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Programming

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Women in tech history: ENIAC and the programming pioneers that nobody knew

In 1946, after World War II had ended, the US Army finally unveiled a top secret project to the public: ENIAC, the first general purpose, all-electronic computer. It was a game-changer. The press called it the “Giant Brain” and dreamed up fantastical futures where we all could have electronic computers

Women in tech history: ENIAC and the programming pioneers that nobody knew
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Women in tech history: Grace Hopper — Admiral, programmer, and rebel

The people who change the world are often the rebels; the ones who see the world differently and try to push against the status quo. Grace Hopper was one of those people and she most definitely left her mark on the world. Her life is a story of firsts and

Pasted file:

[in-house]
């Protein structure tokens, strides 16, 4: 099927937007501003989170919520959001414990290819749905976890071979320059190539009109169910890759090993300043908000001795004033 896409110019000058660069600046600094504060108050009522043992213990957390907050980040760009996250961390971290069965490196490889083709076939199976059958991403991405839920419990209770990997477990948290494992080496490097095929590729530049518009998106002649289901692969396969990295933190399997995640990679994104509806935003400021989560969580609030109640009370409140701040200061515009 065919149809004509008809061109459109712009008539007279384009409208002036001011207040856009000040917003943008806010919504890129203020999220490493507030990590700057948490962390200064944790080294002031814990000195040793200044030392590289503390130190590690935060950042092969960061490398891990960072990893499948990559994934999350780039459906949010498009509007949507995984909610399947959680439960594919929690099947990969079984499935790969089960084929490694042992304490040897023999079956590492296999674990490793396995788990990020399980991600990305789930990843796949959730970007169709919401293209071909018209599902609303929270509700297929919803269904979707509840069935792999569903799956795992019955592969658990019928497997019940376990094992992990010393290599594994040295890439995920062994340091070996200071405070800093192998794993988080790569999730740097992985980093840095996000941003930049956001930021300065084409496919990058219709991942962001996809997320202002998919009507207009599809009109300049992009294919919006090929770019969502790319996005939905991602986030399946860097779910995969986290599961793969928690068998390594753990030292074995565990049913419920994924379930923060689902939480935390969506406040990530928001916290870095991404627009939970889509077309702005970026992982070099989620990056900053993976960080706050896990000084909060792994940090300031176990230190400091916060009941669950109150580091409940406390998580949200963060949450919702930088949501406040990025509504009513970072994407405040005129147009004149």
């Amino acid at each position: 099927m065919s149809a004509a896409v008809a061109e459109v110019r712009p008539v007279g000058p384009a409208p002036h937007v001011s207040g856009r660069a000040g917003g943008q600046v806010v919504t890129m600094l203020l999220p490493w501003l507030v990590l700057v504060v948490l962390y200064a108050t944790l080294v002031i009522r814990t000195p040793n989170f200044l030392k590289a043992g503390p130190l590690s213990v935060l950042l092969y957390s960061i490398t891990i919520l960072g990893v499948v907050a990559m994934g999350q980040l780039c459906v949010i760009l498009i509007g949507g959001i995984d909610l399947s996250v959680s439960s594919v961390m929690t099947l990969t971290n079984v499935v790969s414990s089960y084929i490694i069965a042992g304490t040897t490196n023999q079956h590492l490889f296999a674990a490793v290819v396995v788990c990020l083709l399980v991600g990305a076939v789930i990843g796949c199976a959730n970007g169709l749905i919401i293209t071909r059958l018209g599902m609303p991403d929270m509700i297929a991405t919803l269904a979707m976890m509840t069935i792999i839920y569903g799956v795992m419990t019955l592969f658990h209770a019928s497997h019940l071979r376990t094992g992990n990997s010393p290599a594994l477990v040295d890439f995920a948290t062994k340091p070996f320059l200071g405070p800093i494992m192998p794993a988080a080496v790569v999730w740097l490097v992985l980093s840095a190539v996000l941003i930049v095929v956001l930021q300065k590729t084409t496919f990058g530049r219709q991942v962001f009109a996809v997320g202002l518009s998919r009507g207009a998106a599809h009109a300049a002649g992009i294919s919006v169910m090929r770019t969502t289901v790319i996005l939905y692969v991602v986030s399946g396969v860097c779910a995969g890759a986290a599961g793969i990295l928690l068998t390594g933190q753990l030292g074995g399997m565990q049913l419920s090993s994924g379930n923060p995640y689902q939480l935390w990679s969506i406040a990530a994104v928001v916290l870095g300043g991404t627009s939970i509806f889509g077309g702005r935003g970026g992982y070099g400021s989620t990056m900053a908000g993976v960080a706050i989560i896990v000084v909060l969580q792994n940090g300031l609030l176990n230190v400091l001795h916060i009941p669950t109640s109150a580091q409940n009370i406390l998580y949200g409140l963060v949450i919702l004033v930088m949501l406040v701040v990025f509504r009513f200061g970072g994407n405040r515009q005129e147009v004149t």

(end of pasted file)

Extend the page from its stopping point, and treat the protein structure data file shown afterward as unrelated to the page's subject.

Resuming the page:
Women in tech history: Grace Hopper — Admiral, programmer, and rebel
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Women in tech history: Margaret Hamilton, the engineer who helped get us to the moon

Many of the early pioneers in programming were women. That wouldn't have come as much of a surprise during the 1950-60s, as it was seen by many as job for women. In the early days of programming, computers read cards with holes punched in them as input. Punching

A photo of a smiling woman lying down inside a NASA Command Module. She is flicking a switch above her with her right hand.